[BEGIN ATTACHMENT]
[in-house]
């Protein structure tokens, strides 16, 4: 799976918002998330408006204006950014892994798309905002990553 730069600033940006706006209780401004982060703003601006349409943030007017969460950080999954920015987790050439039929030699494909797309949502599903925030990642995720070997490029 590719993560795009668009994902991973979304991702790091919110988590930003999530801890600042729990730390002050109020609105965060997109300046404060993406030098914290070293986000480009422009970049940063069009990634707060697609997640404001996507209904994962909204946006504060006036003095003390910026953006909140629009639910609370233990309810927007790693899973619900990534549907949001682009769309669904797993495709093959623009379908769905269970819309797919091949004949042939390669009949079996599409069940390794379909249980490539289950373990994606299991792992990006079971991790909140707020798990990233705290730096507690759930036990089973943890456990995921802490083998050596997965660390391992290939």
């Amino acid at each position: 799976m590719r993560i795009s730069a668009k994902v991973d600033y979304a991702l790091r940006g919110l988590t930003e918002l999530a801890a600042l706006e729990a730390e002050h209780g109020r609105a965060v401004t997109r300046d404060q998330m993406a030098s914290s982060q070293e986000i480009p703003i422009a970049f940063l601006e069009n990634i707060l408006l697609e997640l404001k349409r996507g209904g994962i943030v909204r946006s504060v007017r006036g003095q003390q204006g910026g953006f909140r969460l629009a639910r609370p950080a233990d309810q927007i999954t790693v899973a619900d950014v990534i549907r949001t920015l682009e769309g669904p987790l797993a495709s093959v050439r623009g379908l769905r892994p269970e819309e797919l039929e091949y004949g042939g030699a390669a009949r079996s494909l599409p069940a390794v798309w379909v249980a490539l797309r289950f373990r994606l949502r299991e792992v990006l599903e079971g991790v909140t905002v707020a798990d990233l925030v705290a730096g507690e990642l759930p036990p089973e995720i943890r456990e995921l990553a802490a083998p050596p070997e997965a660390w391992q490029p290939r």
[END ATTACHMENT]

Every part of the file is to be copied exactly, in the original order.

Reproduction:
[in-house]
């Protein structure tokens, strides 16, 4: 799976918002998330408006204006950014892994798309905002990553 730069600033940006706006209780401004982060703003601006349409943030007017969460950080999954920015987790050439039929030699494909797309949502599903925030990642995720070997490029 590719993560795009668009994902991973979304991702790091919110988590930003999530801890600042729990730390002050109020609105965060997109300046404060993406030098914290070293986000480009422009970049940063069009990634707060697609997640404001996507209904994962909204946006504060006036003095003390910026953006909140629009639910609370233990309810927007790693899973619900990534549907949001682009769309669904797993495709093959623009379908769905269970819309797919091949004949042939390669009949079996599409069940390794379909249980490539289950373990994606299991792992990006079971991790909140707020798990990233705290730096507690759930036990089973943890456990995921802490083998050596997965660390391992290939």
């Amino acid at each position: 799976m590719r993560i795009s730069a668009k994902v991973d600033y979304a991702l790091r940006g919110l988590t930003e918002l999530a801890a600042l706006e729990a730390e002050h209780g109020r609105a965060v401004t997109r300046d404060q998330m993406a030098s914290s982060q070293e986000i480009p703003i422009a970049f940063l601006e069009n990634i707060l408006l697609e997640l404001k349409r996507g209904g994962i943030v909204r946006s504060v007017r006036g003095q003390q204006g910026g953006f909140r969460l629009a639910r609370p950080a233990d309810q927007i999954t790693v899973a619900d950014v990534i549907r949001t920015l682009e769309g669904p987790l797993a495709s093959v050439r623009g379908l769905r892994p269970e819309e797919l039929e091949y004949g042939g030699a390669a009949r079996s494909l599409p069940a390794v798309w379909v249980a490539l797309r289950f373990r994606l949502r299991e792992v990006l599903e079971g991790v909140t905002v707020a798990d990233l925030v705290a730096g507690e990642l759930p036990p089973e995720i943890r456990e995921l990553a802490a083998p050596p070997e997965a660390w391992q490029p290939r």